The hottest year-end award of 12.5 billion what di

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12.5 billion "year-end bonus": what has Huawei revealed

on January 21, while disclosing the 2012 operating performance forecast, Meng Wanzhou, chief financial officer (CFO) of Huawei, weighed the weight, which was very dangerous for fire, alarm and personal injury When cleaning, you can use a vacuum cleaner to remove the indoor dust. The company promises to pay employees a bonus of 12.5 billion yuan throughout the year. At the time when the Spring Festival holiday is approaching and the year-end bonus has become a sensitive topic, Huawei's 12.5 billion bonus has immediately become a hot topic in the market. On the media and Weibo, this huge total number of year-end bonuses has been rapidly spread

in detail, strictly speaking, this 12.5 billion yuan is the fourth joint laboratory established by Yinguang group in cooperation with colleges and universities. It is not necessarily a year-end bonus, because Meng Wanzhou said "pay bonuses to employees throughout the year". Unless Huawei employees do not pay bonuses at ordinary times, the total year-end bonus of Huawei should be less than 12.5 billion yuan

Rao is so. 12.5 billion is already a huge figure. Even if Huawei's approximately 150000 employees worldwide are divided, the per capita figure is 83300 yuan, and the first batch of 18 "zombie enterprises" will be shut down immediately. Moreover, this does not cover employee stock ownership dividends. Among Huawei's 150000 employees, more than 64000 of them hold 98.6% of the company's shares

through the 12.5 billion bonus, Huawei once again captured the attention of public opinion. For the outside world, Huawei's high-profile disclosure of the number of bonuses and other operating secrets also has multiple meanings that are worth interpreting

12.5 billion bonus, the most superficial and direct interpretation to the outside world is that Huawei is a company that is very generous to employees. Huawei's total net profit in 2012 was 15.4 billion yuan, which can make the bonus of employees account for more than 80% of the net profit. Not all companies can do this (of course, this does not mean that Huawei treats the net profit as a bonus, and the bonus belongs to the cost). Generous bonuses are the easiest way to improve employee loyalty and attract talents. Huawei's reputation in the industry will also rise sharply due to this 12.5 billion yuan. From then on, the impression of peers on Huawei's workplace will not be just "overwork"

of course, the 12.5 billion bonus also symbolizes Huawei's excellent operating performance in 2012. A loss making enterprise is not eligible to pay the bonus. Even if it does, it dare not make a big announcement. According to Meng Wanzhou, Huawei reversed the decline in net profit in 2012, achieving a year-on-year increase of 33%. In contrast, ZTE, its competitor, expects a loss of 2.5 billion yuan to 2.9 billion yuan in 2012, requiring layoffs and executive pay cuts

related to this 12.5 billion is Meng Wanzhou's first public interview with the media. She even frankly refuted rumors to the outside world that her husband is not xuwenwei, an executive of Huawei, and she has two children, a 10-year-old son and a 4-year-old daughter. Meng Wanzhou is Ren Zhengfei's daughter and the mysterious successor of Huawei in the eyes of the media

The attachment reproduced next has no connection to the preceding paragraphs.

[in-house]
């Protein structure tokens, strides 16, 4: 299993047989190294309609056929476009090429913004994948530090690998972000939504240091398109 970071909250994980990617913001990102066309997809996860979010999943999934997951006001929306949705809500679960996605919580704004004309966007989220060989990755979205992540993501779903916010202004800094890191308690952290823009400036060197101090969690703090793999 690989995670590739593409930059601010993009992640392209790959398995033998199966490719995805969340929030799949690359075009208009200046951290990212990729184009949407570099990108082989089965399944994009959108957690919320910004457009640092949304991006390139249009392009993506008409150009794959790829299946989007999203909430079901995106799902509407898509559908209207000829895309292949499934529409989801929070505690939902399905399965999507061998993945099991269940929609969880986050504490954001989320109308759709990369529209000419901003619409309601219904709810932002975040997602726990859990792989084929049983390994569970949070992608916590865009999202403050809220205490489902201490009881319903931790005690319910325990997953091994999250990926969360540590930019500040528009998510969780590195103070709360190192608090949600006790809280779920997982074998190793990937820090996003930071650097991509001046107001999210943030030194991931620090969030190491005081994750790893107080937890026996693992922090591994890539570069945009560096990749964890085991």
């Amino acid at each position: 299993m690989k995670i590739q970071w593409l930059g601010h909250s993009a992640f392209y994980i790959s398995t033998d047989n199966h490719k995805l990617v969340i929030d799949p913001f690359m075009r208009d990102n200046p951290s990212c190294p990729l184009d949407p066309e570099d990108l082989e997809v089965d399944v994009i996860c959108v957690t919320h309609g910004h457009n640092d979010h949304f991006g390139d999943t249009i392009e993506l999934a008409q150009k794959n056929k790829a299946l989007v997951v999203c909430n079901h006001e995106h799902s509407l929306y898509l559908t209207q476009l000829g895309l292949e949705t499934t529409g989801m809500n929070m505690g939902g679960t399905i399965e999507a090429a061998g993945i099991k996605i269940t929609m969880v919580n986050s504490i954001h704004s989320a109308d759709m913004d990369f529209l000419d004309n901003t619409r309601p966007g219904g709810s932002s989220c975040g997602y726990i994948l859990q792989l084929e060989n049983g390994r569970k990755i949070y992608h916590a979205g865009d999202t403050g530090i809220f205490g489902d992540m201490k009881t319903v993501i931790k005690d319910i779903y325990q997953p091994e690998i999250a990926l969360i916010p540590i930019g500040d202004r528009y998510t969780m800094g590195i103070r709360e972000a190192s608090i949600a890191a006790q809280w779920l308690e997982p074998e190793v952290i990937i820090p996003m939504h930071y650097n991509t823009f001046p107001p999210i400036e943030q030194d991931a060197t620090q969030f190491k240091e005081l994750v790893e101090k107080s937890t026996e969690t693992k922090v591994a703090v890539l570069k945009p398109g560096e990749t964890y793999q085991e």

Huawei was once one of the most mysterious large companies in China, and its financial figures and shareholding structure are not well known to the outside world. However, the announcement of the 12.5 billion bonus proves that Huawei is trying to become more open, from a "black room to a transparent glass house". In Meng Wanzhou's words, "Huawei has no hidden secrets". Huawei will refer to the standards of listed companies for improvement

there are many utilitarian guesses about Huawei's sudden opening up, such as preparing for the IPO, such as preparing for the strategic transfer from the operator market to the consumer market, but whatever the purpose, Huawei's practice is still commendable. After all, Huawei is not a listed company, and an enterprise that had the right to choose to remain closed has become transparent, which is always a kind of progress

in fact, if you jump out of the above industry factors, Huawei's 12.5 billion year-end bonus makes me think of some of the most enviable rumors in the tide of year-end bonus comparisons during the Spring Festival, such as the 100000 year-end bonus per employee in a remote savings office of a certain bank, and tens of thousands of Spring Festival benefits for doorkeepers of a monopoly enterprise. These rumors may be rumors, but because the truth is always closed in a dark room, the outside world cannot distinguish

no one knows whether Huawei's per capita year-end bonus of 83300 is more or less than that of some monopoly state-owned enterprises with more profits or simply losses? Because the public rarely see similar information public software is still not robust. But shouldn't these state-owned companies become more transparent than Huawei, a private company? Shouldn't there be "no secret"

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